A New Life for Lifesaving Data
Thursday, September 17, 2015
With the NIH Research Festival underway, it’s a good time to consider how primary research pays even more dividends through data sharing for secondary and future research use. Data sharing (e.g., via publication, collaboration, and repositories) ensures that data are used and published more broadly than they otherwise would be, promoting more rapid translation into biomedical and scientific advances, thus allowing American taxpayers who fund our research the opportunity to benefit more fully from our work.
Clinical trials produce vast amounts of human data that can be valuable to other researchers, but only if it is shared broadly.
In the clinical arena, data sharing is particularly important. When humans participate in medical research, they are giving of their bodies, time, and energy to benefit research and society at large. To maximize the benefits of their generosity, we need to share data as widely as possible.
Broad data sharing and re-use has already enabled significant advances in genomic and phenotypic data for many conditions, including Parkinson’s, alcohol dependence, and psychiatric disorders. It has also facilitated great strides in methods development, among other benefits.
NIH has a long-standing commitment to data sharing. Many NIH Institutes and Centers (ICs) have specific programs in place to advance data sharing, and there are a number of initiatives on the horizon to further promote data sharing. See a list of some of these NIH data sharing policies.
To emphasize the importance of sharing human data, the Intramural Research Program (IRP) issued a new Human Data Sharing Policy (HDS Policy) at the end of July. The HDS Policy applies to all research projects with human data initiated on or after October 1, 2015. Under the policy:
- Data should be collected in a way that permits and promotes the broadest sharing possible. This means that studies and consents should be designed for broad sharing.
- Investigators should share data broadly for secondary research purposes, consistent with applicable laws, regulations, policies, and agreements.
- Investigators should deposit data in publicly accessible research repositories for sharing whenever feasible.
To ensure we are meeting these goals, investigators need to plan for data sharing prior to starting their research. Consequently, the HDS Policy requires investigators to develop data sharing plans (DSPs) before projects undergo scientific review and prior to conducting the research. Any project that collects, uses, or stores human data or derivatives of human data needs a DSP.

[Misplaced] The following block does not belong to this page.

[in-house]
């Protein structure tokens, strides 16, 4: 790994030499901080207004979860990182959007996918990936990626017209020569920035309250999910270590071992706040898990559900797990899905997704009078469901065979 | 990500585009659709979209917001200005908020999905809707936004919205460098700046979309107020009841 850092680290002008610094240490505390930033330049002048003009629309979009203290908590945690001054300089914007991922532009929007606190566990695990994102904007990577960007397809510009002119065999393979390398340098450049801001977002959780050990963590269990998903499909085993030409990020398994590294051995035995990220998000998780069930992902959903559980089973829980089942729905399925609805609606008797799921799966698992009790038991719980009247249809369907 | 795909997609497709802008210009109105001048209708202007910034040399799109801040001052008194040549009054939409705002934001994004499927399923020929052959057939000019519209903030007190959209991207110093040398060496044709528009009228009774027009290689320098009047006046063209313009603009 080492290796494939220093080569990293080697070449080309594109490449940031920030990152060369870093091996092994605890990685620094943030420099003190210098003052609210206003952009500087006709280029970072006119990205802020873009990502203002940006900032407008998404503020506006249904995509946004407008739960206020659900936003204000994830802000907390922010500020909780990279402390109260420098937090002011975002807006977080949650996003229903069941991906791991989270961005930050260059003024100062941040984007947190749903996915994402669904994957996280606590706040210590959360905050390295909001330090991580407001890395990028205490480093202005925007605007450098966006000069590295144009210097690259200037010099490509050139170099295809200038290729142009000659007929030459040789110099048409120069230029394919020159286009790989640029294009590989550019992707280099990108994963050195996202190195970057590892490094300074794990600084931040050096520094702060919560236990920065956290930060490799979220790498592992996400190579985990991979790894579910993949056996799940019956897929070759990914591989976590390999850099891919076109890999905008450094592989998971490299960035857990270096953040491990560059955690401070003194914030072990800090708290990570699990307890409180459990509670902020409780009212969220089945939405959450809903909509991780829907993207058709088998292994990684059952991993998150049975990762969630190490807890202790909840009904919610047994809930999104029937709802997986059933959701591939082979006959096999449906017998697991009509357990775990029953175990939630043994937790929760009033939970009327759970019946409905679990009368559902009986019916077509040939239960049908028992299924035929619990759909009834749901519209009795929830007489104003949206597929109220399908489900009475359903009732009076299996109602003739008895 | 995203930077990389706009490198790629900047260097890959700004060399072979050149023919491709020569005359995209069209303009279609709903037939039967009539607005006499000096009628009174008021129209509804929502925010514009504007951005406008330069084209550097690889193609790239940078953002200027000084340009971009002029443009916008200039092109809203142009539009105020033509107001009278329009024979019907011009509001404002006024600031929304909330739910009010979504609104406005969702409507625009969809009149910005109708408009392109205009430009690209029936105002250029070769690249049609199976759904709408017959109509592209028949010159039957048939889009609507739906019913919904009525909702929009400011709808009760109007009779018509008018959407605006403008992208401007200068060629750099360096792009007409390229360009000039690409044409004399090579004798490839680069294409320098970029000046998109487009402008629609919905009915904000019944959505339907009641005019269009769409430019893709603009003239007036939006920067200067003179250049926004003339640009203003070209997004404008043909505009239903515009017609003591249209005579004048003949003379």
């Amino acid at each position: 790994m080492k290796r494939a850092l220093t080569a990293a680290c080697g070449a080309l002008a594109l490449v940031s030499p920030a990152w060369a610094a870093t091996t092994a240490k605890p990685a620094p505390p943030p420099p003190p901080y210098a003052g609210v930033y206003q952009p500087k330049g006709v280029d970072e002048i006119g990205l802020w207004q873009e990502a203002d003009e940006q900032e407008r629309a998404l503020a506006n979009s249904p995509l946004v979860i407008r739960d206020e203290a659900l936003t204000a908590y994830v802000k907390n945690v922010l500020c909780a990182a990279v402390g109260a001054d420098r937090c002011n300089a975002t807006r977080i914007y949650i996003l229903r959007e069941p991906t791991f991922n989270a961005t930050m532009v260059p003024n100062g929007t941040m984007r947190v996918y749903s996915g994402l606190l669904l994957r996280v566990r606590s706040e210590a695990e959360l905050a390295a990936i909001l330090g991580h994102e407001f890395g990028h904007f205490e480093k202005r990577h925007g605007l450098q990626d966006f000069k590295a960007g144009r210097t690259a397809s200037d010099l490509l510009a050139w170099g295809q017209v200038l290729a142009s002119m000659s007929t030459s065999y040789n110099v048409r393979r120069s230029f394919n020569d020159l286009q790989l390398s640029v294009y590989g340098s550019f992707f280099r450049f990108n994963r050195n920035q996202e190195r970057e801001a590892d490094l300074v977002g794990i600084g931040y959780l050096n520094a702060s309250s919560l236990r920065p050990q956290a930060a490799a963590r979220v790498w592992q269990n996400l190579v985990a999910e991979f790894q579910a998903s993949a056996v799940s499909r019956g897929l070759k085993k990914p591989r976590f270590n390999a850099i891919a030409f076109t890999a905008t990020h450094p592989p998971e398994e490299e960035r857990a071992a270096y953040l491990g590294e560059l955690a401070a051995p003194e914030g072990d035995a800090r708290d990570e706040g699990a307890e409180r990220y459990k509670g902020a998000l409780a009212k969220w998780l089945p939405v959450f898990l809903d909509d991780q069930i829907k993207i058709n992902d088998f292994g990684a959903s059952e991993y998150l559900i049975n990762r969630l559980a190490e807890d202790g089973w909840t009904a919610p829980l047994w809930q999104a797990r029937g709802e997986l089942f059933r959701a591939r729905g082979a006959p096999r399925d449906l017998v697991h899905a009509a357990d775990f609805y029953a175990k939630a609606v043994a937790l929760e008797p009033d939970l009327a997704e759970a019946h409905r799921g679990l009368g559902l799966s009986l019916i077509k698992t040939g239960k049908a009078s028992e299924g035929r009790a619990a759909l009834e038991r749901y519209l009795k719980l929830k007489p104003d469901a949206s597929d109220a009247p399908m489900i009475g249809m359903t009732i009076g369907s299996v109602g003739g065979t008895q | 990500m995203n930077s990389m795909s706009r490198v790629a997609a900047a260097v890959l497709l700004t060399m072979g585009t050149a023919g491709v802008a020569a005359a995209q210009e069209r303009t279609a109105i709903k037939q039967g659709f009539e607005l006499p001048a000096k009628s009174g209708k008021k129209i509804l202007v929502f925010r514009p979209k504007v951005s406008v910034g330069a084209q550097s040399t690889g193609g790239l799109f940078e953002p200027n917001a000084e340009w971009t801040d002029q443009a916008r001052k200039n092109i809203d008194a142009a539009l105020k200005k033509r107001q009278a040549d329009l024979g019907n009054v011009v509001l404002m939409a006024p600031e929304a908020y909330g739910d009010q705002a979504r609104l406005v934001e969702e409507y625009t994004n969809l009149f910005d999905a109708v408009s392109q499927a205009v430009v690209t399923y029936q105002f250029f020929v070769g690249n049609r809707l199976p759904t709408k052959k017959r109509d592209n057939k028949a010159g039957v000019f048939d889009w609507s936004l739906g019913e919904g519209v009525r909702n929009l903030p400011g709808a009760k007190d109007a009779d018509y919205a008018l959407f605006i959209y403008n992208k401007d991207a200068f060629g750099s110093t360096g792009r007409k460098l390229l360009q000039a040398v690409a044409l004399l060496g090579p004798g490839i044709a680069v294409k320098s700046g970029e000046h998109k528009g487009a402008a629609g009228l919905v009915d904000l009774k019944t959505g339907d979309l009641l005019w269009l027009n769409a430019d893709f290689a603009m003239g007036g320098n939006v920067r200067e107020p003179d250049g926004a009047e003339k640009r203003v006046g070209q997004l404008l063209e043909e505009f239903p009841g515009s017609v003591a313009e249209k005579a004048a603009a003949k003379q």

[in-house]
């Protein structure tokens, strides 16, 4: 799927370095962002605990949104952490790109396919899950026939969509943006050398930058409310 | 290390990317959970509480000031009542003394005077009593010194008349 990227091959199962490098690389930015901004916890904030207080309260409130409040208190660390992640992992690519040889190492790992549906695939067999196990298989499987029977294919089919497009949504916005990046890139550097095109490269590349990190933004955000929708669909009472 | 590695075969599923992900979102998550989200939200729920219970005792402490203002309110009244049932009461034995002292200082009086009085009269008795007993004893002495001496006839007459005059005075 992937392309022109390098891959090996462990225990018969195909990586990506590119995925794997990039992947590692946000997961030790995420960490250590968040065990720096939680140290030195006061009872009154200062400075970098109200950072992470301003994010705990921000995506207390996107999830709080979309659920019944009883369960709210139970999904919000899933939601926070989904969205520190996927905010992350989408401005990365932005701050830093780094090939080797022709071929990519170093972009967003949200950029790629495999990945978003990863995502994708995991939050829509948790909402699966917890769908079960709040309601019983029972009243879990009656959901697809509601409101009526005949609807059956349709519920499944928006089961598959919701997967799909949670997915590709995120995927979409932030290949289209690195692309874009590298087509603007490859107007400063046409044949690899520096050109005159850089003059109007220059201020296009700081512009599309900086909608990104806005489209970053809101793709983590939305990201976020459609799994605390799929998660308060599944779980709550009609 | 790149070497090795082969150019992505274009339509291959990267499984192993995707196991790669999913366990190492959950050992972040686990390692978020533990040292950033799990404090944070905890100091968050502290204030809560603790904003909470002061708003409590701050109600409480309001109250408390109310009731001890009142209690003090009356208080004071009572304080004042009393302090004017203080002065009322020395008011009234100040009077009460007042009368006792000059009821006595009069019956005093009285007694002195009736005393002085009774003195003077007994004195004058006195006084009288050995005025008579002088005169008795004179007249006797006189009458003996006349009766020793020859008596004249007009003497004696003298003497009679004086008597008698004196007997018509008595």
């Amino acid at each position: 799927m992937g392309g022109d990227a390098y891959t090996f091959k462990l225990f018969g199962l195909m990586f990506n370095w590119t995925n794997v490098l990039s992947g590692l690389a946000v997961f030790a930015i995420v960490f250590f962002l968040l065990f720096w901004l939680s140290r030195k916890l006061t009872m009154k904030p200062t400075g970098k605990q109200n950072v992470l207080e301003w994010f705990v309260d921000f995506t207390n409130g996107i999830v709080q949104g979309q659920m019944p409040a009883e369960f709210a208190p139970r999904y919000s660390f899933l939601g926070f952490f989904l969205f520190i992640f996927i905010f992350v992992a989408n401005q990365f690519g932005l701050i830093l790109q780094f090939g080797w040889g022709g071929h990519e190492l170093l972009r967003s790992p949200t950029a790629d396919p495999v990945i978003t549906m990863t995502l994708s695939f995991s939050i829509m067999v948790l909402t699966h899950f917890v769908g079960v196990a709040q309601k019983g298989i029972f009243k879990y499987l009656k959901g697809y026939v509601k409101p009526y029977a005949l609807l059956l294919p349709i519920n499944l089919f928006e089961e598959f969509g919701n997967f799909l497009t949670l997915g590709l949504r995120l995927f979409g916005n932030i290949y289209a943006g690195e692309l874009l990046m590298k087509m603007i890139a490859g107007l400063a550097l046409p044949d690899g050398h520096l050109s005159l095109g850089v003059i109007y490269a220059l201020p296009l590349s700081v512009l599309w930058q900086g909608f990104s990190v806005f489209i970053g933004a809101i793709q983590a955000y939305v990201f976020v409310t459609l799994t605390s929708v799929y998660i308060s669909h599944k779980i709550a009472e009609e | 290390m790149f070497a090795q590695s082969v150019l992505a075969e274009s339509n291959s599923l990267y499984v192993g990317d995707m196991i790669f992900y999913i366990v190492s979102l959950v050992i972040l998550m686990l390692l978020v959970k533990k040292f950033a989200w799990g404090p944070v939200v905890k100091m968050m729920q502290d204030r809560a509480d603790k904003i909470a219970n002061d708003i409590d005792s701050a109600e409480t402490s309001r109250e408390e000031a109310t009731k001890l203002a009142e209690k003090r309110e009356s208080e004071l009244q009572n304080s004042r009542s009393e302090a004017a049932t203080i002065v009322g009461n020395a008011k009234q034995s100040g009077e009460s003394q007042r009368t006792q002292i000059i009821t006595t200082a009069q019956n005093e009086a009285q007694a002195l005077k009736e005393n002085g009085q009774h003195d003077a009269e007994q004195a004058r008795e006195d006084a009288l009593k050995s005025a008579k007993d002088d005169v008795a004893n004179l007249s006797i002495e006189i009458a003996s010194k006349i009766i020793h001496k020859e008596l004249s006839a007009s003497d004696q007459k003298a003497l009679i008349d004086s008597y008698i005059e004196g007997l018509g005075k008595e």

Researchers at NIH need to pay special attention to consent. In some cases individual human research participants may object to secondary data sharing. Recent history highlights this fact in certain populations, such as the Havasupai Indian Nation. But, NIH, as a public institution engaged in scientific discovery, favors broad sharing of de-identified data to benefit future research activities whenever possible.
When designing DSPs, think not only about consent but also about where and how data will be distributed. There is no single standard database through which IRP data must be shared. A wide array of repositories and resources are available, including NCBI’s database of Genotypes and Phenotypes (dbGaP). View a list of NIH-supported repositories that make data accessible for secondary use.
Remember too that, while research projects that are ongoing or began scientific review before October 1, 2015, are not covered, investigators are expected to share their results, whenever possible, through traditional channels for sharing, e.g., publication, collaboration, and repositories. Your IC Scientific Director or delegate is available to help, and your feedback is welcome.
Every year the NIH Research Festival demonstrates and highlights the extraordinary research undertaken here. Let’s make sure we harness the full potential it offers by sharing our data as broadly as we can with our fellow researchers, so that the generous contributions of human research participants may potentially improve the lives of countless others.